What makes a 30-year-old mother have an affair with an 18-year-old boy As it's revealed pop star Harry Styles had affairs with older women, CAROL SARLER has a shocking confession to make
19:26 GMT, 27 June 2012
12:27 GMT, 28 June 2012
Older affairs: Eighteen-year-old pop star Harry Styles had flings with two 32-year-old women
There were raised eyebrows all round when Harry Styles, the 18-year-old One Direction pop star, enjoyed a passionate affair with 32-year-old TV presenter Caroline Flack. Fourteen years his senior, no less!
They broke up in January, to the great relief of his teenybopper fans. But the heart-throb’s fan club has been plunged into depression once again by news he was embroiled with another 32-year-old, the married radio presenter Lucy Horobin, when he was just 17.
It’s not hard to see what’s in it for Harry. Every decade of womanhood has its own merits, but the early 30s are a lovely time.
Women of that age have shrugged off the gawkiness of adolescence, while retaining the bloom of youth and the peak of fitness and acquiring the ease and confidence of age and experience.
No wonder young Harry’s bandmates admired him for his conquests. They should all be so lucky.
The real question, however, is: what’s in it for the thirtysomething woman who shuns men her own age in favour of the arms of callow youth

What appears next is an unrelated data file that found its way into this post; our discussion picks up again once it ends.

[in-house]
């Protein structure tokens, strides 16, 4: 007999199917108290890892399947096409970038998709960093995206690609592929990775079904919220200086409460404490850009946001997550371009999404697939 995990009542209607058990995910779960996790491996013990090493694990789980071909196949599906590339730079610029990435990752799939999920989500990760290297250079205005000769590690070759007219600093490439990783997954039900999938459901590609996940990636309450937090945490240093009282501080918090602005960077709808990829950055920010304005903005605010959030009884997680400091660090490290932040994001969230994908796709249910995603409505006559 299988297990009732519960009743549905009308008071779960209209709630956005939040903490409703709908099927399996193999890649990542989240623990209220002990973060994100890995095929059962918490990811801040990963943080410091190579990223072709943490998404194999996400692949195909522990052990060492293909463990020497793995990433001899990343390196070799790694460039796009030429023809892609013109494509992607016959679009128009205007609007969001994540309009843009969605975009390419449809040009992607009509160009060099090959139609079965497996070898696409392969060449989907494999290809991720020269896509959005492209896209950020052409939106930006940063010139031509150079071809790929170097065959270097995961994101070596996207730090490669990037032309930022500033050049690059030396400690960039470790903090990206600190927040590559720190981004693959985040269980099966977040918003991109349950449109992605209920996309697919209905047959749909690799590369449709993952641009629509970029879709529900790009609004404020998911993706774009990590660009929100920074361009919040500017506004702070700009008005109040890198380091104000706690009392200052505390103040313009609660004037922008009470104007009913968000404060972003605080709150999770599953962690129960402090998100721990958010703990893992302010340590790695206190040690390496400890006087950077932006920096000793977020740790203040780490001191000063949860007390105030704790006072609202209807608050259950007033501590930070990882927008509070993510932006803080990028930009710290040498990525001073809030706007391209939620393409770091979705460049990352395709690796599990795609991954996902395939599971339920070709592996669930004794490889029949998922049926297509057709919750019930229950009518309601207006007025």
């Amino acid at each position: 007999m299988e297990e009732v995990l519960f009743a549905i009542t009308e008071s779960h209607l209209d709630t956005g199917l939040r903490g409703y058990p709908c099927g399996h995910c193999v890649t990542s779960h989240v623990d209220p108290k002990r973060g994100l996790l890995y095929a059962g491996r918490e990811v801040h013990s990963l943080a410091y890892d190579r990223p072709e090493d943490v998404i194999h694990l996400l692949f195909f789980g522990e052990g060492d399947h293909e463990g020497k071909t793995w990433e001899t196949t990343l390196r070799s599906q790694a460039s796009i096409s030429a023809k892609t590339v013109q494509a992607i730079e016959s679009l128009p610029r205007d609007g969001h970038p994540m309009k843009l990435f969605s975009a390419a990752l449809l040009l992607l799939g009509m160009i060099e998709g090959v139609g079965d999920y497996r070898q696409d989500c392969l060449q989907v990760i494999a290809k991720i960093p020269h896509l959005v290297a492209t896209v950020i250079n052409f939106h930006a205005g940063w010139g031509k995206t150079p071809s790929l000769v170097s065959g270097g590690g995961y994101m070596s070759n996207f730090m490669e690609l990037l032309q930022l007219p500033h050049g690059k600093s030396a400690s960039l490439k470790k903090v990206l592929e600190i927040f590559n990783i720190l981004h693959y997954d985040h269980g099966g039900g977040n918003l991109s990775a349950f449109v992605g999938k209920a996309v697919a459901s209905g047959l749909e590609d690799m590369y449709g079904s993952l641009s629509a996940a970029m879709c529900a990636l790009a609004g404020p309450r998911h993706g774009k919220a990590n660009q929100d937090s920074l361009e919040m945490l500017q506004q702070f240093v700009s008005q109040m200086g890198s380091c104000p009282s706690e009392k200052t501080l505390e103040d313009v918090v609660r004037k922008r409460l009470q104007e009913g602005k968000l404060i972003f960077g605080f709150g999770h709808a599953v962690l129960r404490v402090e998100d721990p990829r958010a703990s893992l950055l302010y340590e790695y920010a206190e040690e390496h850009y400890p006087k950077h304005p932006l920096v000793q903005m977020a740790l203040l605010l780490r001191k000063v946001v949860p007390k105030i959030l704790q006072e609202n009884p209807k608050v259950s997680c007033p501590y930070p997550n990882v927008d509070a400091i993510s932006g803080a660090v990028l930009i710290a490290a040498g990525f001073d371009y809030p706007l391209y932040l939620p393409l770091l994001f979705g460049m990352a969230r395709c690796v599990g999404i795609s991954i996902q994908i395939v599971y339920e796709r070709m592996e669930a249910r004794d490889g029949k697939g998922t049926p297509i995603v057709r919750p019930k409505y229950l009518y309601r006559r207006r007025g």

To which the answer is: absolutely nothing. You can trust me. I’ve been there. Done that. And bought him the T-shirt.
We met on holiday in Greece. He was 18, blond, French, pretty as a picture; I was 30 and quite old enough to know that what happens on holiday, stays on holiday. But did I heed that golden rule Did I heck.
In my defence, I should say right away that this was not a ‘cougar’ moment — that snide term for older women acting in a predatory manner. In fact, quite the reverse; Philippe came after me. With a heart-thudding vengeance.
I was, at the time, a divorced mother of a six-year-old daughter who rather liked him — as well she might; they were both, after all, children. I supported my daughter by freelance writing and a bit of radio work, which I think looked glamorous to young Philippe.
He Well, he was an ‘artiste’ given to, er, ‘poetry’ and making ‘free music’ (ie tuneless). But, as they say, opposites attract.
The fact that he was French undoubtedly helped his cause. He had about him a poise, a je ne sais quoi that would have been hard to find in a teenage British boy.
Yet at the same time, being only 18, he had not yet learnt the art of acting cool; he wore his heart on his sleeve, his adoration in his eyes — and very flattering it was. Rather like being loved by a puppy.
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I returned home after the holiday to a flurry of giggly miss-you-madly phone calls and letters. A few weeks later he landed on my London doorstep with nothing but a rucksack and, for some reason, a flute.
And for a — very short — while, all was fine.
He loafed around the house while I wrote articles, and although he made no effort to work or earn any money, I hardly noticed at first and didn’t mind.
He was my little secret, all kisses and games, like acting out the old Cointreau advert where the Gallic charm melted the icy heart of the Englishwoman. Aaaaaaah. Je t’adore.
But, dear God, how quickly the rot set in.